Surrogate advertising hits a roadblock

By , agencyfaqs!, New Delhi | In Advertising | March 17, 2008
With health minister Anbumani Ramadoss calling for a complete ban on surrogate advertising by liquor and tobacco brands, advertisers will have to look for other ways to tell consumers about their products

The Vijay & #BANNER1 & # Mallya owned UB Group named its airline business Kingfisher after Mallya's popular beer brand of the same name. Without doubt, this is one of the most successful examples of surrogate advertising. The extension of the Kingfisher brand to the airline gave a great push to the original category, beer. The Kingfisher brand has also been successfully extended to other categories such as mineral water and club soda.

Wills is another example of an effective brand extension through the Wills Lifestyle retail outlets. Other liquor and tobacco brands have also extended themselves to categories such as mineral water, audio cassettes, CDs, perfumes, golf accessories and holiday packages to gain the benefits of surrogate advertising.

But now, health minister Anbumani Ramadoss has called for a complete ban on surrogate advertising on traditional media by liquor and tobacco brands. This could spell the end for all such brand extensions. The government's complaint is that the liquor and tobacco companies use the original brand name and logo even on the brand extensions and this is a clear violation of the advertising code, which prohibits liquor and cigarette brands from advertising directly.

agencyfaqs! spoke to some brand owners and advertisers to get their views on the government stand. Pallav Soin, deputy general manager, Radico Khaitan, says he feels it's too premature to draw any conclusions from the muddled directives of the government. "I do not know of any clear ruling or verdict on completely banning surrogate advertising for liquor brands. The directives from the government are pretty unclear at the moment. Anyway, whenever a ruling comes to that effect, as law abiding citizens, liquor and tobacco brands will have to comply," he says.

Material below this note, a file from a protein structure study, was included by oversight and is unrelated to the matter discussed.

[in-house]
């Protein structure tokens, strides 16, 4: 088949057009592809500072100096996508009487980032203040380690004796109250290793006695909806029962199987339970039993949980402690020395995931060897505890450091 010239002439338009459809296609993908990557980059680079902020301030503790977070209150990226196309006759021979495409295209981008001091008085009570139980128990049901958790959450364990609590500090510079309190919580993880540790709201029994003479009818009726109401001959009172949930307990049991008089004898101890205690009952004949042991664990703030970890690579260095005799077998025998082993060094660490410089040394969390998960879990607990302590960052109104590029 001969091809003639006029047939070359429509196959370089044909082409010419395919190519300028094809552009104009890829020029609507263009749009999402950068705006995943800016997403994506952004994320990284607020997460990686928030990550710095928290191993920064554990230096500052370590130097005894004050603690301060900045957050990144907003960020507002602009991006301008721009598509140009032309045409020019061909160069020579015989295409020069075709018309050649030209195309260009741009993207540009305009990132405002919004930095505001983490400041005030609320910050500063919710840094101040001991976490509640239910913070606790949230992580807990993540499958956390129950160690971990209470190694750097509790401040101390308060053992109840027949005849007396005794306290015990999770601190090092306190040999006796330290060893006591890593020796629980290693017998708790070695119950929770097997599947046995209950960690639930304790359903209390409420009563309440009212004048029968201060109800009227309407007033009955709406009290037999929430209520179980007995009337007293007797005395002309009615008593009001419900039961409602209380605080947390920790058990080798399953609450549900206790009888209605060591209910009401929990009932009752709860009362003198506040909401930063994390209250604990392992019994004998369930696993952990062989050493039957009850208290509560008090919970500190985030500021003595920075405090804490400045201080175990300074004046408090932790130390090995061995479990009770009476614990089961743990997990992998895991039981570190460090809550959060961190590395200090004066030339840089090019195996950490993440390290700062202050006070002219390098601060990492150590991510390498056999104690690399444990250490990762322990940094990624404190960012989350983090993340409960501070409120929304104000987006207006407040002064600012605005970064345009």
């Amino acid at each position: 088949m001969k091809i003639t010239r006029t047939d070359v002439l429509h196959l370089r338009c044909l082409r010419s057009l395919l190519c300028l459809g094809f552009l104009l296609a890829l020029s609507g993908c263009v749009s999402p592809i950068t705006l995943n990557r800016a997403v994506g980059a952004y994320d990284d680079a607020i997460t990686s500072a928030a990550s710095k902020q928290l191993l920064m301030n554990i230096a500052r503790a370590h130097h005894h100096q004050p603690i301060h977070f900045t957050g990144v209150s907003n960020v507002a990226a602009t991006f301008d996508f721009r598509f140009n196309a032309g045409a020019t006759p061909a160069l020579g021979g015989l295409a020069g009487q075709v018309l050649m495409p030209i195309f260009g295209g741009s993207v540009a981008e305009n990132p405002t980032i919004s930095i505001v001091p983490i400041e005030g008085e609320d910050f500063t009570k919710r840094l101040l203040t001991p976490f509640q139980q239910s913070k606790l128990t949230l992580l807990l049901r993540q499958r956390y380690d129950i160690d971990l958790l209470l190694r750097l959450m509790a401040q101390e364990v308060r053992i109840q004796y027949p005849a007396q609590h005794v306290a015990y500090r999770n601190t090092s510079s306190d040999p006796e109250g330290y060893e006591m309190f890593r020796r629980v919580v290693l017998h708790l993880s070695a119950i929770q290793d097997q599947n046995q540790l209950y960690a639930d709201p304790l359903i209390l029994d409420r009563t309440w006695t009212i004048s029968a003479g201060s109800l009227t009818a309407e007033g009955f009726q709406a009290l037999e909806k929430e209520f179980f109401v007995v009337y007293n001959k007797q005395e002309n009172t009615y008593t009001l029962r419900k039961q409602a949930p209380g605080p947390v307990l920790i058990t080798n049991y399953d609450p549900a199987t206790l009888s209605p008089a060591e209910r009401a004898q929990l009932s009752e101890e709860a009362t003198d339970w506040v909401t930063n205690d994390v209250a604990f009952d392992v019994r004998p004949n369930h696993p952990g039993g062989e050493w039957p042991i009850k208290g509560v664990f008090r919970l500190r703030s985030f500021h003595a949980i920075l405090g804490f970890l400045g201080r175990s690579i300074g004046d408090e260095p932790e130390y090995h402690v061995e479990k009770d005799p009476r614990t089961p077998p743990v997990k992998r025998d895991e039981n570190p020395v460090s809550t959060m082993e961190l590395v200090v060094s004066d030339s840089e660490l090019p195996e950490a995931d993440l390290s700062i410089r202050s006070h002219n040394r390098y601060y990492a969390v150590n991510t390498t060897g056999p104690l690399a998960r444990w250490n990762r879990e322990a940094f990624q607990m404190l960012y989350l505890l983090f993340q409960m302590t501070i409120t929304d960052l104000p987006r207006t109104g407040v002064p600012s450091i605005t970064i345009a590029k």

So, what would be the strategy if such a ruling does come into effect? Soin says brands have retail channels available to them today to advertise and push their products.

Divya Radhakrishnan

Satbir Singh
Divya Radhakrishnan, vice-president, The Media Edge, says that since liquor and cigarettes are impulsive buys, a restriction or ban on their publicity will have a discouraging effect. She says, "Anything to do with liquor and cigarette brands calls for a sensitive approach."

Satbir Singh, chief creative officer, Euro RSCG, agrees with her. He is the brain behind the King Cobra brand, a beer brand that has now been extended to club soda. Singh suggests that instead of a blanket ban on such advertisements, the government should adopt the middle path and restrict their airing to after 11pm.

Singh points out that point of sale advertising will get a great push if the ban does come into effect. He cites the example of cigarette brands, ads for which can be spotted at every roadside kiosk.

Besides promoting the brand at the point of purchase, the ban could also see a rise in in-film placement of products, says another advertiser. Who can forget Stroh's beer making a magnificent entry into India via Aditya Chopra's blockbuster, Dilwale Dulhaniya Le Jayenge? Zingaro, a UB Group product, made an appearance in the Bipasha Basu and John Abraham starrer, Jism. Bagpiper made an appearance in Dum, and 8 PM whisky was prominently placed in the Sanjay Dutt starrer, Plan.

Then there are brand associations with major events which also provide great opportunities for promotions. Manikchand, the gutka and pan masala brand was associated for a long time with the Filmfare Awards. Similarly, one of the cigarette brand is responsible for the Godfrey Phillips Bravery Awards.

All in all, the ban on surrogate advertising, if it comes into effect, could be a new challenge for liquor and cigarette brands. Brands will have to re-look at their advertising budgets, and maybe seek other avenues to promote their brands.